Skip Navigation

Jacob Blaustein Chair in International Organizations and Conflict Resolution

JACOB BLAUSTEIN was an industrialist who, with his father, Louis Blaustein, founded the American Oil Company and is credited with creating the first drive-through gas station and the first metered gas pump. He was also a diplomat, serving as an advisor to four United States presidents and as an American delegate to the United Nations, where he played a crucial role in gaining the inclusion of human rights provisions in the United Nations charter. He held leadership positions on the American Jewish Committee from the early 1940s until his death in 1970.


Morton K. Blaustein Professorship and Chairmanship in Earth and Planetary Sciences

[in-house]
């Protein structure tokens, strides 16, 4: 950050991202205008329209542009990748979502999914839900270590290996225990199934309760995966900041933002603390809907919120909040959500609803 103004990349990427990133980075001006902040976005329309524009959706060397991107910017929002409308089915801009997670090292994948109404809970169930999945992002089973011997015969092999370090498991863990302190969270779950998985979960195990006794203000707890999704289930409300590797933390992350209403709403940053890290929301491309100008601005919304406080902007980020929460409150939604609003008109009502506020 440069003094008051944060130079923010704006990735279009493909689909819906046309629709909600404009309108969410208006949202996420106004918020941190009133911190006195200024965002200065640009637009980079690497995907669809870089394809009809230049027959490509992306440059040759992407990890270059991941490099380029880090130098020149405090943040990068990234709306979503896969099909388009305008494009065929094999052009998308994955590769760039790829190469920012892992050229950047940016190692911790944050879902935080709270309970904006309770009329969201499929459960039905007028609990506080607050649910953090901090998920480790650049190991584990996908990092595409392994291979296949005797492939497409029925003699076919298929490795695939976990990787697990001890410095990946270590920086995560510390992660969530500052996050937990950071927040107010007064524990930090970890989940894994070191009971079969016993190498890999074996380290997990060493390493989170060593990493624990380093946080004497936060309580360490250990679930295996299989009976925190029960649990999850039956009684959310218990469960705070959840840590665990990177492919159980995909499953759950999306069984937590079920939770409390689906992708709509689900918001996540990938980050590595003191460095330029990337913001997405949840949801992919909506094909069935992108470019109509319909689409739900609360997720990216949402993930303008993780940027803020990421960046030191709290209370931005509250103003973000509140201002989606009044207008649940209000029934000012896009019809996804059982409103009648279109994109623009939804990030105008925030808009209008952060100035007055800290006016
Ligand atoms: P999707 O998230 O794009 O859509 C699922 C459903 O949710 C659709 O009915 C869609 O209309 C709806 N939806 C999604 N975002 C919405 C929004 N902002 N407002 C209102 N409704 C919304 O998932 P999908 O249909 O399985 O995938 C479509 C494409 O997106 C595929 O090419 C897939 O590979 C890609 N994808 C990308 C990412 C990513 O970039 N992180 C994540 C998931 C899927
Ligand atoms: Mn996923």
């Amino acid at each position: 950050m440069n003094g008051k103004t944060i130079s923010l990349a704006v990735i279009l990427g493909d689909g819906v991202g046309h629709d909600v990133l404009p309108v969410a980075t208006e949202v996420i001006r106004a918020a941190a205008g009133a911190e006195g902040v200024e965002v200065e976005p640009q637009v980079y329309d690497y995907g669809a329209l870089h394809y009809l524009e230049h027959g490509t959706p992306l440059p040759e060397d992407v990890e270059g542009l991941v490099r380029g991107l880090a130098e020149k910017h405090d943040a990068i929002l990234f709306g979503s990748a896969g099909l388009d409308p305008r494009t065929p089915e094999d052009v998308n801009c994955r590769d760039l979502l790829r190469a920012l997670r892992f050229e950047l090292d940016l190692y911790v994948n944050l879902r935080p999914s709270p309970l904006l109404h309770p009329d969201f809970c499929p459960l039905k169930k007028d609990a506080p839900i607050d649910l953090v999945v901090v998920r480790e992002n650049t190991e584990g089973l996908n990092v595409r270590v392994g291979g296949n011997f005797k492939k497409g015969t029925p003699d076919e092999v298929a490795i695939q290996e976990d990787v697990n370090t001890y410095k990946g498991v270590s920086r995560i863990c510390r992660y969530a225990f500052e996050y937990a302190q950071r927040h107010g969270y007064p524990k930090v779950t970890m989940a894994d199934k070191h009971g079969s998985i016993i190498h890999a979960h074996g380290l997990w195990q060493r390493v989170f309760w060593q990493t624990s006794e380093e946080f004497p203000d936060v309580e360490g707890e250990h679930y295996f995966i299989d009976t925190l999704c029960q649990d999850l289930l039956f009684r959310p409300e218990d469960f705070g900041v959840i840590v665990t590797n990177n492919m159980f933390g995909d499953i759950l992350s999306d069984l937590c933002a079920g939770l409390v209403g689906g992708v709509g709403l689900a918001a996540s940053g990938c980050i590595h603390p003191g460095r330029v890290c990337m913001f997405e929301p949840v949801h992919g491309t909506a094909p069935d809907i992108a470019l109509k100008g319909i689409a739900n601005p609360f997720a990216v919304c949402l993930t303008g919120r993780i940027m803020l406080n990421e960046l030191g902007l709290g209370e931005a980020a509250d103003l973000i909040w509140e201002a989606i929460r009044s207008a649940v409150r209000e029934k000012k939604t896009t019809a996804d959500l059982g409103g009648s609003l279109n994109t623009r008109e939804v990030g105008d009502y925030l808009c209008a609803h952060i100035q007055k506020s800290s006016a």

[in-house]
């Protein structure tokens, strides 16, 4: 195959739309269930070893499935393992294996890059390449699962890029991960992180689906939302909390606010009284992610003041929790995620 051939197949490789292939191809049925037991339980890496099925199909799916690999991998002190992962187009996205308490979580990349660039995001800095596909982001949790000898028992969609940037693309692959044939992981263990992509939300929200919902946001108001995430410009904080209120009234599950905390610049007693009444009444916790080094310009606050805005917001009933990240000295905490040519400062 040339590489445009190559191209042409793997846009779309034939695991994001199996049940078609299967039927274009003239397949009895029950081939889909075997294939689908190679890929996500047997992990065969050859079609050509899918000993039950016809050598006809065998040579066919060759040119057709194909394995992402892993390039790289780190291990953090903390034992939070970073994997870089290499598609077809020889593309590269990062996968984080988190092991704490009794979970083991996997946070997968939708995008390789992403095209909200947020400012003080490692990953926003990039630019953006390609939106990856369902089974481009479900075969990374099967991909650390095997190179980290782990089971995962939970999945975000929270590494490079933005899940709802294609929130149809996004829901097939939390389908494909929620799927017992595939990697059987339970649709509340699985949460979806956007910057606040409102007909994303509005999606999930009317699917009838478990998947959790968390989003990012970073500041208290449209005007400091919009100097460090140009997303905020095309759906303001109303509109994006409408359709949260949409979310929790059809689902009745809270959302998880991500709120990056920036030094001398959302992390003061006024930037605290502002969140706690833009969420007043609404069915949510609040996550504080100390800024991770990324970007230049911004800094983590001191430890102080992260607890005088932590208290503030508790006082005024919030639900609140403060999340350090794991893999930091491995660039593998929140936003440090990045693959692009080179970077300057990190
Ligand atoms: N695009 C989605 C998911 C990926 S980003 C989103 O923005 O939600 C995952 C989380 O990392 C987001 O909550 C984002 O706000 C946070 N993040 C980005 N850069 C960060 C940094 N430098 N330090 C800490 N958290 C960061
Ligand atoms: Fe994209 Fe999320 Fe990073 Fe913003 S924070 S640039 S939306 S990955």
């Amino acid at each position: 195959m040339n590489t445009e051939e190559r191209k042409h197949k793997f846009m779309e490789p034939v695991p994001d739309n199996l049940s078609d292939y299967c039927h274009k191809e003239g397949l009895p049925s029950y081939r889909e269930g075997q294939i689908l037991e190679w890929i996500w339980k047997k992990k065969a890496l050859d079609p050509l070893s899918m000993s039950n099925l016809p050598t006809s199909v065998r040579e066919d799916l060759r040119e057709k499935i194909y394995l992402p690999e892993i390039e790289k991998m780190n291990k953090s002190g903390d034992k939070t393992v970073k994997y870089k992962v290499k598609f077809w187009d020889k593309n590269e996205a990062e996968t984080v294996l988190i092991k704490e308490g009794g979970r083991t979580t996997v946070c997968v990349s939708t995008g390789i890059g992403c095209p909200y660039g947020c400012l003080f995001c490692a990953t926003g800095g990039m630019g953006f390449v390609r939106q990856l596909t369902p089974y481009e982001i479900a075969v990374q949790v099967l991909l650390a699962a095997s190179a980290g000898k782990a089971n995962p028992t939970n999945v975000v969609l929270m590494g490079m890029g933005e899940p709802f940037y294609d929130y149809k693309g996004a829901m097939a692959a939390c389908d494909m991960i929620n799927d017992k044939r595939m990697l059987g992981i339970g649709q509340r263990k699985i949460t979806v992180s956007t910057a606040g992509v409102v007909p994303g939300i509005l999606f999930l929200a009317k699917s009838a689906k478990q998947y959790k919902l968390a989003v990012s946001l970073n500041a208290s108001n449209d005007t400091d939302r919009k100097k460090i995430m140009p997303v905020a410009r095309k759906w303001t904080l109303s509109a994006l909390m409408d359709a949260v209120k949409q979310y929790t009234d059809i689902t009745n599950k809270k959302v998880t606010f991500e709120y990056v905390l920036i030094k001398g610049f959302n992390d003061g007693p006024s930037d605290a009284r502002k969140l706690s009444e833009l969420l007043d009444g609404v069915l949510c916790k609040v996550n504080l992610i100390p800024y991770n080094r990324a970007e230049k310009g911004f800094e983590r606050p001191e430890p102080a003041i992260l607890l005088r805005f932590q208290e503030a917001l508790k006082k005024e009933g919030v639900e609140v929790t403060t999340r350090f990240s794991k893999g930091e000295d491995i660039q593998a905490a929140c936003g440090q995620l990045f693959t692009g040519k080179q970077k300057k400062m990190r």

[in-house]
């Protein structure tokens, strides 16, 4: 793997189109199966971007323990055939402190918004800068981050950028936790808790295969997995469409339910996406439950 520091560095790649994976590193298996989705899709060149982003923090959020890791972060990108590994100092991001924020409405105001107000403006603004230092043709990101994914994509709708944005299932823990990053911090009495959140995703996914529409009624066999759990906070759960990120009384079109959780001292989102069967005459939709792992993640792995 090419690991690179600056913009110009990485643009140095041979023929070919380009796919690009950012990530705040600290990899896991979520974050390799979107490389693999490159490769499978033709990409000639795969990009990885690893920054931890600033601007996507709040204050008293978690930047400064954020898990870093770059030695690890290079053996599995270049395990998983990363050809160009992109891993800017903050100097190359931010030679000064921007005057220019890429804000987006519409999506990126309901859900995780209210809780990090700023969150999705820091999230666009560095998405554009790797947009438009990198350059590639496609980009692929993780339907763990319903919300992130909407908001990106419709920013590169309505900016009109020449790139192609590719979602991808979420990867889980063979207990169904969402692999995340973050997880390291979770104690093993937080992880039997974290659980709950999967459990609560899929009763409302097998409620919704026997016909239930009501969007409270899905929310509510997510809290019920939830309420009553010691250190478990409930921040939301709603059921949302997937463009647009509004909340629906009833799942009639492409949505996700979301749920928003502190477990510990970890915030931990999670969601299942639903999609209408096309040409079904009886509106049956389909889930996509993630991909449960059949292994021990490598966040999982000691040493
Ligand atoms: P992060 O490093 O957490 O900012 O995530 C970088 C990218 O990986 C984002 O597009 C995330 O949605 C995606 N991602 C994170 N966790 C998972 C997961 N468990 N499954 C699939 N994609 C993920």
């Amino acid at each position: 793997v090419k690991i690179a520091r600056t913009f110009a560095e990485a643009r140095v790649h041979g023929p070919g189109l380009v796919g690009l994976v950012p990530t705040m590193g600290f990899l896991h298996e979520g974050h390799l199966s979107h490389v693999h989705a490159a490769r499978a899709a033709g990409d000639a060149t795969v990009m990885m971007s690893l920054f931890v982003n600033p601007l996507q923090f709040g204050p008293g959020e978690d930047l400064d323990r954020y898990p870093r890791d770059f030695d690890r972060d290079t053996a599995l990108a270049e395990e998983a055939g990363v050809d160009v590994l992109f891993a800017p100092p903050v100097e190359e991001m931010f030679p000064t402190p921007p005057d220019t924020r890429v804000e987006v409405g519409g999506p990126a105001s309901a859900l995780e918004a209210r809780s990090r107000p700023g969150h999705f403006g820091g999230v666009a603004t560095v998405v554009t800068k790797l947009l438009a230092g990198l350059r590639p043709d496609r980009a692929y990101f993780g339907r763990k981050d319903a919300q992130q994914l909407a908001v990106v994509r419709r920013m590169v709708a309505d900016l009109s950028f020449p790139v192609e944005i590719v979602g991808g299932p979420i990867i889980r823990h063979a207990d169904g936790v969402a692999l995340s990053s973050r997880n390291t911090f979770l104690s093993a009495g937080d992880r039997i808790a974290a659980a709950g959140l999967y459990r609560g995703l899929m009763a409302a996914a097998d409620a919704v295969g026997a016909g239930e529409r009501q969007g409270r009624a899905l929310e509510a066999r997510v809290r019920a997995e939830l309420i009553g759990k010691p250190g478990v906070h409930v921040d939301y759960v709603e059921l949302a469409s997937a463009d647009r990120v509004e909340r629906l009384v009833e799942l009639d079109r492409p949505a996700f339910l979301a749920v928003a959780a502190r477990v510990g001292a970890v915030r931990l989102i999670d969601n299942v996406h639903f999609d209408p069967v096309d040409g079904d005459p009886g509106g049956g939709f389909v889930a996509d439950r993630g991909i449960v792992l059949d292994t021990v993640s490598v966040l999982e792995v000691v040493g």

BlausteinMortonMORTON K. BLAUSTEIN, A&S 1950, one of Baltimore’s most active civic leaders and philanthropists, was a longtime university trustee and the chairman and chief executive officer of the American Trading and Production Corporation. He held a doctorate in petroleum geology and was appointed to the National Petroleum Council by the U.S. Secretary of the Interior. The Alumni Association presented Dr. Blaustein with its Distinguished Alumnus Award in 1976. The Morton K. Blaustein Department of Earth and Planetary Sciences is also named in memory of Dr. Blaustein, who died in 1990 at the age of 64. He also created, with others, the Chair in Music History and Criticism at the Peabody Conservatory.